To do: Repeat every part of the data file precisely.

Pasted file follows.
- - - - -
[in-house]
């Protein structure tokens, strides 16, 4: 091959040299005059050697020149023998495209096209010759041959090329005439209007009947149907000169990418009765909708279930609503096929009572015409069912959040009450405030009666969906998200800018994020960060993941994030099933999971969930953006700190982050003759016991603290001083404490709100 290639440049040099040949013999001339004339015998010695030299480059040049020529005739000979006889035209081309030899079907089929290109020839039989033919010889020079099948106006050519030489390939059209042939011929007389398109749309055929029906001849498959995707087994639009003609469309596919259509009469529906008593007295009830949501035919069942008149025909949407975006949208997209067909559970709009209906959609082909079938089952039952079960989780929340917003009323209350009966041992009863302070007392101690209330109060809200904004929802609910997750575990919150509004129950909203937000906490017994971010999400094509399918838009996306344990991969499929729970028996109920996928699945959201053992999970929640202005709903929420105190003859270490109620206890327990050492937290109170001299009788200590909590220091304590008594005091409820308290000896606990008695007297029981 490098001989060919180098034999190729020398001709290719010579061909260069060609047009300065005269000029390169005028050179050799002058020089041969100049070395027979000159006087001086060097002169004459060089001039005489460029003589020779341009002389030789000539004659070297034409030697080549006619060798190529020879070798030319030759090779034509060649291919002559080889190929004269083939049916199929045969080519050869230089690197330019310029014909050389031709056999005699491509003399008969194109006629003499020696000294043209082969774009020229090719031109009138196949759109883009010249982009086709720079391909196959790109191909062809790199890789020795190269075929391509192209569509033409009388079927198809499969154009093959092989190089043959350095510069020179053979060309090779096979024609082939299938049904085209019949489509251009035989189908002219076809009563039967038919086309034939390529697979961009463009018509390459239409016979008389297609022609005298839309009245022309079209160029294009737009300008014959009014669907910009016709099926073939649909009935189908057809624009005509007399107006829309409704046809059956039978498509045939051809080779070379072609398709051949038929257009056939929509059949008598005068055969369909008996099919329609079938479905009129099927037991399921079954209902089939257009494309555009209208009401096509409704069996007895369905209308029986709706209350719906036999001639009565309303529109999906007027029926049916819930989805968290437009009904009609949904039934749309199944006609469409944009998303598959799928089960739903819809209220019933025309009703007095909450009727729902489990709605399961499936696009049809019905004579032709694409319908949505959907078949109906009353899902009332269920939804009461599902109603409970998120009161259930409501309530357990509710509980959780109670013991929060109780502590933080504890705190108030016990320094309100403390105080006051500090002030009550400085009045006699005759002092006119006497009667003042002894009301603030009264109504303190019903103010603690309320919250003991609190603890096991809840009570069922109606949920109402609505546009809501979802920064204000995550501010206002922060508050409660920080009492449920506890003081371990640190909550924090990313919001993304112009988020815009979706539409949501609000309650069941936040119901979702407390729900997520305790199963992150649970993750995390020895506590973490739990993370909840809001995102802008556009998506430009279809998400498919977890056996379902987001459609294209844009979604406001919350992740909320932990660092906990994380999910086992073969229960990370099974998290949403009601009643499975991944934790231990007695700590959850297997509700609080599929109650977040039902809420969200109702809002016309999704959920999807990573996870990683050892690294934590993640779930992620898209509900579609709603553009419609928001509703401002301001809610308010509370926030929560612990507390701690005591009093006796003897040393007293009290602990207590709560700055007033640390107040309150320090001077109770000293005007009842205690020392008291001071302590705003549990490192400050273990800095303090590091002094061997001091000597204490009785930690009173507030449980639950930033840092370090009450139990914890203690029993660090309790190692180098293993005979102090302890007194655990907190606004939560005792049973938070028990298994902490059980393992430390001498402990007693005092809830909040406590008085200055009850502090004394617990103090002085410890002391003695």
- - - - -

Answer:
[in-house]
């Protein structure tokens, strides 16, 4: 091959040299005059050697020149023998495209096209010759041959090329005439209007009947149907000169990418009765909708279930609503096929009572015409069912959040009450405030009666969906998200800018994020960060993941994030099933999971969930953006700190982050003759016991603290001083404490709100 290639440049040099040949013999001339004339015998010695030299480059040049020529005739000979006889035209081309030899079907089929290109020839039989033919010889020079099948106006050519030489390939059209042939011929007389398109749309055929029906001849498959995707087994639009003609469309596919259509009469529906008593007295009830949501035919069942008149025909949407975006949208997209067909559970709009209906959609082909079938089952039952079960989780929340917003009323209350009966041992009863302070007392101690209330109060809200904004929802609910997750575990919150509004129950909203937000906490017994971010999400094509399918838009996306344990991969499929729970028996109920996928699945959201053992999970929640202005709903929420105190003859270490109620206890327990050492937290109170001299009788200590909590220091304590008594005091409820308290000896606990008695007297029981 490098001989060919180098034999190729020398001709290719010579061909260069060609047009300065005269000029390169005028050179050799002058020089041969100049070395027979000159006087001086060097002169004459060089001039005489460029003589020779341009002389030789000539004659070297034409030697080549006619060798190529020879070798030319030759090779034509060649291919002559080889190929004269083939049916199929045969080519050869230089690197330019310029014909050389031709056999005699491509003399008969194109006629003499020696000294043209082969774009020229090719031109009138196949759109883009010249982009086709720079391909196959790109191909062809790199890789020795190269075929391509192209569509033409009388079927198809499969154009093959092989190089043959350095510069020179053979060309090779096979024609082939299938049904085209019949489509251009035989189908002219076809009563039967038919086309034939390529697979961009463009018509390459239409016979008389297609022609005298839309009245022309079209160029294009737009300008014959009014669907910009016709099926073939649909009935189908057809624009005509007399107006829309409704046809059956039978498509045939051809080779070379072609398709051949038929257009056939929509059949008598005068055969369909008996099919329609079938479905009129099927037991399921079954209902089939257009494309555009209208009401096509409704069996007895369905209308029986709706209350719906036999001639009565309303529109999906007027029926049916819930989805968290437009009904009609949904039934749309199944006609469409944009998303598959799928089960739903819809209220019933025309009703007095909450009727729902489990709605399961499936696009049809019905004579032709694409319908949505959907078949109906009353899902009332269920939804009461599902109603409970998120009161259930409501309530357990509710509980959780109670013991929060109780502590933080504890705190108030016990320094309100403390105080006051500090002030009550400085009045006699005759002092006119006497009667003042002894009301603030009264109504303190019903103010603690309320919250003991609190603890096991809840009570069922109606949920109402609505546009809501979802920064204000995550501010206002922060508050409660920080009492449920506890003081371990640190909550924090990313919001993304112009988020815009979706539409949501609000309650069941936040119901979702407390729900997520305790199963992150649970993750995390020895506590973490739990993370909840809001995102802008556009998506430009279809998400498919977890056996379902987001459609294209844009979604406001919350992740909320932990660092906990994380999910086992073969229960990370099974998290949403009601009643499975991944934790231990007695700590959850297997509700609080599929109650977040039902809420969200109702809002016309999704959920999807990573996870990683050892690294934590993640779930992620898209509900579609709603553009419609928001509703401002301001809610308010509370926030929560612990507390701690005591009093006796003897040393007293009290602990207590709560700055007033640390107040309150320090001077109770000293005007009842205690020392008291001071302590705003549990490192400050273990800095303090590091002094061997001091000597204490009785930690009173507030449980639950930033840092370090009450139990914890203690029993660090309790190692180098293993005979102090302890007194655990907190606004939560005792049973938070028990298994902490059980393992430390001498402990007693005092809830909040406590008085200055009850502090004394617990103090002085410890002391003695």